Holmes states this due to the fact that many environmental efficiencies take the form of a more efficient product or way to provide a service in a more efficient manner, which can be considered as a technical development.

However, given the intangible nature of a cleaner and greener environment, it is a tall order to quantify the resulting benefits into economic terms, in order to show that the concentration supports the development of economic activities. Moreover, there are a plethora of situations in which environmental efficiencies, while they might have great benefits for the

environment in general, may not be categorized as contributing to technical development. It is necessary therefore to expand the principle established Recital 29 of the EUMR to

encompass the sustainable development of all activities including promoting the sustainable development of the environment.

As shown above, while under the current legal framework, a possibility exists for certain environmental efficiencies to be assessed, this element of the European Merger Regime is not yet ‘fit for purpose’, to assist the EU in reach its current climate commitments. It is therefore necessary that the Commission clarifies that a broader range of environmental efficiencies may be considered in certain circumstances as contributing to technical and economic development under Article 2 as no such clarification, at present, is available. However, to achieve the maximum amount of breadth in which environmental efficiencies can be considered under Article 2 EUMR, the Commission should amend it to include not just economical and technical development but also environmentally sustainable development.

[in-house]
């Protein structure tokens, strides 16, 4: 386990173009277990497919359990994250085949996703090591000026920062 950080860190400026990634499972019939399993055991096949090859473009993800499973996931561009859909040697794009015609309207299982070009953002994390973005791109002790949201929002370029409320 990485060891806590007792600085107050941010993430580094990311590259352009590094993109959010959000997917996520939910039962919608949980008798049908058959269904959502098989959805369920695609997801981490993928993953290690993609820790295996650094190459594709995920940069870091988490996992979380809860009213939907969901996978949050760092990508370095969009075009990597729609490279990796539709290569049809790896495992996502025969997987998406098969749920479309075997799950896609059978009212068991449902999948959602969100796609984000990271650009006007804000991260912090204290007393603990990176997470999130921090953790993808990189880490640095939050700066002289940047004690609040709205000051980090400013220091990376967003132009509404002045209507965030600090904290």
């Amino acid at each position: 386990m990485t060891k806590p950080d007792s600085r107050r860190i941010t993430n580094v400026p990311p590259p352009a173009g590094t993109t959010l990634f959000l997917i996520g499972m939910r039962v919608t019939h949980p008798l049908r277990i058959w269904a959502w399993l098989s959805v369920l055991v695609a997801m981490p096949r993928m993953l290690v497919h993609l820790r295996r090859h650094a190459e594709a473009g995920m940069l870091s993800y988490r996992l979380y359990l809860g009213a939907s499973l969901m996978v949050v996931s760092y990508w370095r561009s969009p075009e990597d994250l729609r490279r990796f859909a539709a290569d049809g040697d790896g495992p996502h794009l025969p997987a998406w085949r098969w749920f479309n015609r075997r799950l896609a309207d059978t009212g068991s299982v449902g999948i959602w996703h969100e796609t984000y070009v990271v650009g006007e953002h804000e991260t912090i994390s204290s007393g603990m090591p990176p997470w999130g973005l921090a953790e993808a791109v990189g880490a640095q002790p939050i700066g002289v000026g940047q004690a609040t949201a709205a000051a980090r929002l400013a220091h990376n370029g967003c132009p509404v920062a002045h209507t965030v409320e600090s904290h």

39 Simon Holmes, ‘Climate Change, Sustainability and Competition Law’, (2020), Volume 8 Issue 2, Journal of Antitrust Enforcement, <https://academic.oup.com/antitrust/article/8/2/354/5819564#205178732>, accessed on 15th March 2022.

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If the Commission was to take the above suggestion on board, that is, to mention environmentally sustainable development, it would be prudent to take inspiration from Austria which recently amended its Cartel Act (Kartellgesetz 2005) in September of 2021.40 While this amendment and the original act focuses on deals with cartels it can easily be translated into mergers and therefore still constitutes a legitimate source of inspiration. §2(1) of the act allows cartels which result in, “the promotion of technical or economic progress if those benefits contribute substantially to an ecologically sustainable or climate-neutral economy.”41 Incorporating this into the EUMR would provide a great deal of legal certainty and constitute an additional step in ensuring that the EUMR is fit to assist the EU in reaching its Green Deal goals.

Another possible way to justify the considerations of environmental efficiencies within the EUMR is under Recital 4 of the EUMR which states that, "Corporate reorganisations are to be welcomed to the extent that they are in line with the requirements of dynamic competition and capable of increasing the competitiveness of European industry, improving the

conditions of growth and raising the standard of living in the Community". Living within a green environment and not living in fear of the dangers of climate change is intrinsically linked with the standard of living within the community. However, this must be clarified by the Commission in order to improve legal certainty.